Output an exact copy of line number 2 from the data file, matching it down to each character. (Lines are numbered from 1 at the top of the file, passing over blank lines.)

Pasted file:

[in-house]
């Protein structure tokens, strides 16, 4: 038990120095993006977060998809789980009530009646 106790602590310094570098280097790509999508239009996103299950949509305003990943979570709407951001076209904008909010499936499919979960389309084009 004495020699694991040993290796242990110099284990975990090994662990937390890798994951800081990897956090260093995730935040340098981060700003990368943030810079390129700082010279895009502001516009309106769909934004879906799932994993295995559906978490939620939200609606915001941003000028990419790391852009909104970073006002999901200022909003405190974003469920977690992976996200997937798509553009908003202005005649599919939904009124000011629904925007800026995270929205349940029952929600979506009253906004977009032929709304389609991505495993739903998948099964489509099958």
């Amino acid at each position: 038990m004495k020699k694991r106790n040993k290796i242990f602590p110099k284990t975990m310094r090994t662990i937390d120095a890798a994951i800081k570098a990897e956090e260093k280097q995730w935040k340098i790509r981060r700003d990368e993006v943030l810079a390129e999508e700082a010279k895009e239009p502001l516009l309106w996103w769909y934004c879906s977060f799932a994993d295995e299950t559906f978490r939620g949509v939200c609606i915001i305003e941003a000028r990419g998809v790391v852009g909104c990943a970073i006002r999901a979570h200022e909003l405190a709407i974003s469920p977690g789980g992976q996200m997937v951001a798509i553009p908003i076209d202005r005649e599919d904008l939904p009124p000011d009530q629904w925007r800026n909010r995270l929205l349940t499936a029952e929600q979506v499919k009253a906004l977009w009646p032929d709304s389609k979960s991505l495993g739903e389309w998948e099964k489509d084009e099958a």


């Protein structure tokens, strides 16, 4: 038990120095993006977060998809789980009530009646 106790602590310094570098280097790509999508239009996103299950949509305003990943979570709407951001076209904008909010499936499919979960389309084009 004495020699694991040993290796242990110099284990975990090994662990937390890798994951800081990897956090260093995730935040340098981060700003990368943030810079390129700082010279895009502001516009309106769909934004879906799932994993295995559906978490939620939200609606915001941003000028990419790391852009909104970073006002999901200022909003405190974003469920977690992976996200997937798509553009908003202005005649599919939904009124000011629904925007800026995270929205349940029952929600979506009253906004977009032929709304389609991505495993739903998948099964489509099958």